No apologies were offered to the servants, they were just informed that the watch was found. ‘How callous….How heartless,’ I thought. How easy it was for the rich to suspect the poor. Even today when she narrates this incident, I see the hurt and anger inTara’s eyes, her biggest sin being her poverty.

Just as Tara finished telling me the episode from her earlier years and I was still thinking about the injustice done to her and the scars that must have left on her, our dog Bonney snatched the dusting cloth from her hand and ran.Tararan after him shouting and cackling like a young girl. I watched her in amazement. Is there some special unique gift that God bestows on the poor that they do not dwell too long on the past hurts.

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19 responses »

  1. sudha says:

    thank you all for your kind remarks,sudha

  2. Ramana says:

    Dear mam,

    I am really happy that tara bai living with great people like you and sir. I always feel great for being associated with wonderful family like you.

    Regards & thanks
    Ramana

  3. sunamu says:

    “Is there some special unique gift that God bestows on the poor that they do not dwell too long on the past hurts.”

    A good sum up. Any sequel to this planned. Narration is very interesting.

  4. sudha says:

    Thanks friends,Tara is delighted with your kind comments.You are welcome Sneha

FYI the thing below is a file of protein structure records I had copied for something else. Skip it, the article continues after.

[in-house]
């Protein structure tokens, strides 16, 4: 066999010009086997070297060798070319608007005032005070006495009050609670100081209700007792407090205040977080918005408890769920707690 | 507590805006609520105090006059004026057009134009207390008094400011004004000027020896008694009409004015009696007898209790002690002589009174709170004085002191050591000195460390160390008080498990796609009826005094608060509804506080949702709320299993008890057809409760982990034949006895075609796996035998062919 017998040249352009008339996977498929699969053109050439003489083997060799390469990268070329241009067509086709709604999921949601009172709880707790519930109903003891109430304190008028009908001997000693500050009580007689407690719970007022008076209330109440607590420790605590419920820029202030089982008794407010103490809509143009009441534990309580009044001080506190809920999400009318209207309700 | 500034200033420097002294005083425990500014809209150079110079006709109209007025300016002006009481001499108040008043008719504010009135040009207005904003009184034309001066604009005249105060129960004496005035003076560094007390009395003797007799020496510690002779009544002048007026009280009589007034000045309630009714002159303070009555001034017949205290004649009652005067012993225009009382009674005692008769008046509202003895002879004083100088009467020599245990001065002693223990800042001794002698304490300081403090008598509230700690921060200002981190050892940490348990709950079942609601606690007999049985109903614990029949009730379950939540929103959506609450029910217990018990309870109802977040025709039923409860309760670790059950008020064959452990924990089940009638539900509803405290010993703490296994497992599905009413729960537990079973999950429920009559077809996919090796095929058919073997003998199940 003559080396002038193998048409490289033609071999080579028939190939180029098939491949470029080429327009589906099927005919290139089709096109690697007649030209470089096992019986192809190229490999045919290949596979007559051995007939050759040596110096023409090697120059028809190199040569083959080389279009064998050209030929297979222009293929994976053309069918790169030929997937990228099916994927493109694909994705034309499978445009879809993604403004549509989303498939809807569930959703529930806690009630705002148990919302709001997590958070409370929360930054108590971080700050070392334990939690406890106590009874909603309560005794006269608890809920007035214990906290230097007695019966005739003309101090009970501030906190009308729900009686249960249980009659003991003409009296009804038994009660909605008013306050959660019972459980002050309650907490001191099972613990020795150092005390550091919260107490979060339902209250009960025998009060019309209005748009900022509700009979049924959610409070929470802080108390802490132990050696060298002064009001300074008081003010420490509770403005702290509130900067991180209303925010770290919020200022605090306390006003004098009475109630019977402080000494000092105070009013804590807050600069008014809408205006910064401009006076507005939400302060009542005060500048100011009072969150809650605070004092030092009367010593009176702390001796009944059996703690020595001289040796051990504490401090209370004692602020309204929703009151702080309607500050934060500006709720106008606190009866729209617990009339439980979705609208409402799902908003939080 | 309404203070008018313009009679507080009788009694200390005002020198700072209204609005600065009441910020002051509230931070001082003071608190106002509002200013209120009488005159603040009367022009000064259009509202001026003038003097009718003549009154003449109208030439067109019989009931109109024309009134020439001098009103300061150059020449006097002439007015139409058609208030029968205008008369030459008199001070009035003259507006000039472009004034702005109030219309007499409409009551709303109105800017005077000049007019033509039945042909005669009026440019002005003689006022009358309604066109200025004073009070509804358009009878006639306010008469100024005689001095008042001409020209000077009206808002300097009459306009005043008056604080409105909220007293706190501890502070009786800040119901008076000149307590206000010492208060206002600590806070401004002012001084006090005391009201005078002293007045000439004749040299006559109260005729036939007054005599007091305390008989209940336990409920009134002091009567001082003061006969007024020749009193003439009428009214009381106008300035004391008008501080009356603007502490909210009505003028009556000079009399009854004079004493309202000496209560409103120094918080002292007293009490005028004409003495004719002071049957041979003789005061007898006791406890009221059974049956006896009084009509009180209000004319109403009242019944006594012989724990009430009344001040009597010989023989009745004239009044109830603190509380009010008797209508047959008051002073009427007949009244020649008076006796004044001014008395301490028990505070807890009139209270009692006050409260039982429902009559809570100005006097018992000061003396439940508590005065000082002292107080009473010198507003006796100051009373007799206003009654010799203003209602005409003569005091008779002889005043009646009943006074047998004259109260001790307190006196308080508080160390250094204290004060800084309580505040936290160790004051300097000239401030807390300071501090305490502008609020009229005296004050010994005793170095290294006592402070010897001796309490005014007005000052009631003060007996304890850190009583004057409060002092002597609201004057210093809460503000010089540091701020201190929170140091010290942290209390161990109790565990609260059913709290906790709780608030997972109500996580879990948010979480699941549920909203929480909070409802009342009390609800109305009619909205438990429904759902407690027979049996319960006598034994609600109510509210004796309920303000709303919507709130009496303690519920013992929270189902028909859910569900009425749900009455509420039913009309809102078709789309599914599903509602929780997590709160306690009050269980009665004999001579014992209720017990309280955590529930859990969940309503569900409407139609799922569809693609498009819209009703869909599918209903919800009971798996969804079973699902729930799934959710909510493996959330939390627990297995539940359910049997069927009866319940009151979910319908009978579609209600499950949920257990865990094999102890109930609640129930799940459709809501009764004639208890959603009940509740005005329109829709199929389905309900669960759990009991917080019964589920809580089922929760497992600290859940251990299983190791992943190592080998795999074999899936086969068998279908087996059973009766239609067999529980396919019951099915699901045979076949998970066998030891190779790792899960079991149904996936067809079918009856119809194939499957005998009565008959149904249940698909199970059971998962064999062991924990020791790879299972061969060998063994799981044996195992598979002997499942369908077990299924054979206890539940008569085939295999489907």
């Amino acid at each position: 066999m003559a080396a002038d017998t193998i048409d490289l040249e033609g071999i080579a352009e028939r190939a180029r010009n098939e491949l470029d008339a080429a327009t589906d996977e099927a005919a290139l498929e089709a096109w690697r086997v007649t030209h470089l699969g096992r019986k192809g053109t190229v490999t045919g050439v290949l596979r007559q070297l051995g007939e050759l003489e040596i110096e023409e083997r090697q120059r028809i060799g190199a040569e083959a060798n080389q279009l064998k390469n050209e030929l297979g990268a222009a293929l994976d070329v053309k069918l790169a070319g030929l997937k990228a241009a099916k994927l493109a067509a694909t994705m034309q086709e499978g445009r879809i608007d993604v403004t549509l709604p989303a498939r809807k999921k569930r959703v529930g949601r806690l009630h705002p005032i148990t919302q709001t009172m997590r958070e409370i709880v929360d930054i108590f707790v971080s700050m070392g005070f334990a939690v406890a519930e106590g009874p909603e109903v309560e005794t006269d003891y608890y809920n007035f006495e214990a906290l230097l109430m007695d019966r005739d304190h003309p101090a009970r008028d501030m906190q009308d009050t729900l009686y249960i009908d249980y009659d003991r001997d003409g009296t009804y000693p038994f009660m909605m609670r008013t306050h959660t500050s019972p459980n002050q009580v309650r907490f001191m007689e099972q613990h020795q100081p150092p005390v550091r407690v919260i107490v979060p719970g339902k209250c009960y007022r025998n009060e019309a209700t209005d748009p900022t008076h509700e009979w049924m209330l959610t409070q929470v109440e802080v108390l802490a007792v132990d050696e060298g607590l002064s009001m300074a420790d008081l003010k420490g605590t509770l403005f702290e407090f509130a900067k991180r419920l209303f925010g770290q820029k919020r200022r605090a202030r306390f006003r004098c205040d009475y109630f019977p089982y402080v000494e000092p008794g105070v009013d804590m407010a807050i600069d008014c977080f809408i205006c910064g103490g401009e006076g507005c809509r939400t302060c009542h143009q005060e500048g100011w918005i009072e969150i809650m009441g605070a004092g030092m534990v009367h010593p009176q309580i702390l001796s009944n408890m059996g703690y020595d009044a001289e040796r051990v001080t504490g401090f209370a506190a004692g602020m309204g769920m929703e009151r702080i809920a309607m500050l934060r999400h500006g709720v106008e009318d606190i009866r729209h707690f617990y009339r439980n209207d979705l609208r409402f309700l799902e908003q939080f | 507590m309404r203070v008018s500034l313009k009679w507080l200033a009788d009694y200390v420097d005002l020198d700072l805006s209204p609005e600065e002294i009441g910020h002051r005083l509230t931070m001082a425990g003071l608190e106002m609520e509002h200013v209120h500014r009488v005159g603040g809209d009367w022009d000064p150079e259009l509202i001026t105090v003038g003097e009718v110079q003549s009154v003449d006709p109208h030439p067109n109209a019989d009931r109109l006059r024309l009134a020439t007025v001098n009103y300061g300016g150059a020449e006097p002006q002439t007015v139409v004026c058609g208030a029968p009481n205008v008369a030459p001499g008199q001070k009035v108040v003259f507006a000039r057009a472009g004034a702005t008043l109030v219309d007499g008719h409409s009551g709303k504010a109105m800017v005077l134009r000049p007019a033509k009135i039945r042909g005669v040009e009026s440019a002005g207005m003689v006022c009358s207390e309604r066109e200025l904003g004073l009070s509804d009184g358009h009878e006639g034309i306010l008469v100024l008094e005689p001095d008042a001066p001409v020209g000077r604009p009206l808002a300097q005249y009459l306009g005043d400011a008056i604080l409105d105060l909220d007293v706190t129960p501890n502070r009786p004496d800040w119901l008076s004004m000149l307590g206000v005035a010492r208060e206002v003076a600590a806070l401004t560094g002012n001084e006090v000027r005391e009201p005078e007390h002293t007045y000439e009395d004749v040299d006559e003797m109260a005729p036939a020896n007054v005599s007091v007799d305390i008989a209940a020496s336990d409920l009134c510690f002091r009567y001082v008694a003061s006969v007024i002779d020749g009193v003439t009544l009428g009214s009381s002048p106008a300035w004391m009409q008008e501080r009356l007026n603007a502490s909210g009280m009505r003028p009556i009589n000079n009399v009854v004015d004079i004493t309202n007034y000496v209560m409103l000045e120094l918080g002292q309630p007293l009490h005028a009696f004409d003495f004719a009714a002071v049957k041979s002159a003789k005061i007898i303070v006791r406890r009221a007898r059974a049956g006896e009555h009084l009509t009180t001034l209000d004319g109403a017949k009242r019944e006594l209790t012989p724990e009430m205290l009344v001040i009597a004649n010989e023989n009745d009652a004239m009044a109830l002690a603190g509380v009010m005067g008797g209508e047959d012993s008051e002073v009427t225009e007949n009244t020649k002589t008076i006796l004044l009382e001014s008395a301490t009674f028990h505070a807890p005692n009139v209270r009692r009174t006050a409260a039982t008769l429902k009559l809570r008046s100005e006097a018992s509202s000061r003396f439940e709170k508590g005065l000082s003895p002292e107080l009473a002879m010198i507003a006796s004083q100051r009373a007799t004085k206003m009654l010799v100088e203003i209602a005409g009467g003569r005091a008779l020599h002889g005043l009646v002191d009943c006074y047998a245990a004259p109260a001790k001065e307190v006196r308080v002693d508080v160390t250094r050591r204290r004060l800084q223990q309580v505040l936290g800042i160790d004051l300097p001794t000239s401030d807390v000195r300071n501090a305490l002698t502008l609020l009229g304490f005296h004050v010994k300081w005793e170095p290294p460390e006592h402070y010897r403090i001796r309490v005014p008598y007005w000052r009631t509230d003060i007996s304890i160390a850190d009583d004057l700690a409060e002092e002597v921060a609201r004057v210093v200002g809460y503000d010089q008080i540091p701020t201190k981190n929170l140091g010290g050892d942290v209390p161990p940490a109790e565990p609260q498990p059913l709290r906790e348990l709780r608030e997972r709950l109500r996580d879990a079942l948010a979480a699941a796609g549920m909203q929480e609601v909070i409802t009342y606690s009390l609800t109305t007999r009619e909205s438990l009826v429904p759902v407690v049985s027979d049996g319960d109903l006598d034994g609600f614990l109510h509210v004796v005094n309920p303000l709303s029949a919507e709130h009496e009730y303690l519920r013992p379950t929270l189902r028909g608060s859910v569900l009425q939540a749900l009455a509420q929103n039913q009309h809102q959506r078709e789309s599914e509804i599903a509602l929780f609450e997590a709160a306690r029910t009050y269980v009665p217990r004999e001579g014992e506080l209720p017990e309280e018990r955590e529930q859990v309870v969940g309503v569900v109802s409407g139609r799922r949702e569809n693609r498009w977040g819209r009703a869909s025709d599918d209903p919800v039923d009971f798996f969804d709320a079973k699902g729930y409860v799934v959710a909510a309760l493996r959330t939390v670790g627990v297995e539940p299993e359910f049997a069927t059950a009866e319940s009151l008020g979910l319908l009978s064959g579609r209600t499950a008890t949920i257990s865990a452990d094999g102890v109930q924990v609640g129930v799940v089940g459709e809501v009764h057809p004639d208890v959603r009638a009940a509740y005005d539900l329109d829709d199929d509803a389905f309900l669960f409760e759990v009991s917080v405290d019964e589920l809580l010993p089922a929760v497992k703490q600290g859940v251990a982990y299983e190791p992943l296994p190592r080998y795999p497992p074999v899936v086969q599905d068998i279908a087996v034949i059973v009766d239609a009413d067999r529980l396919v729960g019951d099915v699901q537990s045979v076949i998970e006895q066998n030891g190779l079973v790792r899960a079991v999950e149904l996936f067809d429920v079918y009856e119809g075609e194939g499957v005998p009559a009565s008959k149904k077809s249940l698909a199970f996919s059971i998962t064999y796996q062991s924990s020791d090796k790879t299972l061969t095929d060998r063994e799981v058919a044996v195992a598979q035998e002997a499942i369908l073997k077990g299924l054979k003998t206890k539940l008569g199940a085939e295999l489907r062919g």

5. nadi says:

    so good of you to write this

  6. shyamola says:

    Tara is almost iconic —lovely sunshine person and I m so glad that you wrote about her Sudha! Great start!

    shyamola

  7. Sneha says:

    Very sensitively put…I’m glad there are people like you…STILL.
    This inspires me to pen a story on Tara.
    Care to share more details?

  8. vimala madon says:

    A heartwarming story. And the last para reminded me of a survey on the happiness quotient which found Indians being among the happiest people, notwithstanding poverty and unemployment.

  9. deepika says:

    A thought provoking story. Tara is not alone, there are many facing the same humiliation.

  10. Saroj THAPA says:

    A touching story beautifully told. The message is clear, just because a person is poor we believe that he or she is capable of doing wrong things, because poverty is itself a stigma.

  11. rahul says: